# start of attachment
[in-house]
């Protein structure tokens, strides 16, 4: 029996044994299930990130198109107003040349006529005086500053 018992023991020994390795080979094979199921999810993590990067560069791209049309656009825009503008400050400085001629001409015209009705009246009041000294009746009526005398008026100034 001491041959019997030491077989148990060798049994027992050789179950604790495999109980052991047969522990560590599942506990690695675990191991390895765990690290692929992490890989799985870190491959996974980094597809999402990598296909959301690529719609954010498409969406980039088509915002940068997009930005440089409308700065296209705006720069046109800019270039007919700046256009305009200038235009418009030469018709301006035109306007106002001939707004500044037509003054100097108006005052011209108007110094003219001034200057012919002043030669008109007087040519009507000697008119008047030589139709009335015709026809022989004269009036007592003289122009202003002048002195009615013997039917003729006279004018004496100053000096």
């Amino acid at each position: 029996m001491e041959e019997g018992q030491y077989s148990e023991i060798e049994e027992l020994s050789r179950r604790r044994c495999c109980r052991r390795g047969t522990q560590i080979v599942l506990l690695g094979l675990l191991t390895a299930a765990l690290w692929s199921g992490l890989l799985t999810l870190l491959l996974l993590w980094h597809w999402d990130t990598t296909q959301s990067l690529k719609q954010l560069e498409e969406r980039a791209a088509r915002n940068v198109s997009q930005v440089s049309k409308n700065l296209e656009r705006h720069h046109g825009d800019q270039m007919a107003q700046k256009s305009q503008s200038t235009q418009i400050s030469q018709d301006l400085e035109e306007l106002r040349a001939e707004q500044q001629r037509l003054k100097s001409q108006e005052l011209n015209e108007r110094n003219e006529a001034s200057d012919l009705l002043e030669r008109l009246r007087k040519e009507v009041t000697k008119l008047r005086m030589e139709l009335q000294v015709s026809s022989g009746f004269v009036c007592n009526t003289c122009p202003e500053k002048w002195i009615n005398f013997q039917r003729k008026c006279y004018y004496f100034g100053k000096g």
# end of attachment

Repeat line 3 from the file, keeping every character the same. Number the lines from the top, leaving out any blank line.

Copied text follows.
């Amino acid at each position: 029996m001491e041959e019997g018992q030491y077989s148990e023991i060798e049994e027992l020994s050789r179950r604790r044994c495999c109980r052991r390795g047969t522990q560590i080979v599942l506990l690695g094979l675990l191991t390895a299930a765990l690290w692929s199921g992490l890989l799985t999810l870190l491959l996974l993590w980094h597809w999402d990130t990598t296909q959301s990067l690529k719609q954010l560069e498409e969406r980039a791209a088509r915002n940068v198109s997009q930005v440089s049309k409308n700065l296209e656009r705006h720069h046109g825009d800019q270039m007919a107003q700046k256009s305009q503008s200038t235009q418009i400050s030469q018709d301006l400085e035109e306007l106002r040349a001939e707004q500044q001629r037509l003054k100097s001409q108006e005052l011209n015209e108007r110094n003219e006529a001034s200057d012919l009705l002043e030669r008109l009246r007087k040519e009507v009041t000697k008119l008047r005086m030589e139709l009335q000294v015709s026809s022989g009746f004269v009036c007592n009526t003289c122009p202003e500053k002048w002195i009615n005398f013997q039917r003729k008026c006279y004018y004496f100034g100053k000096g």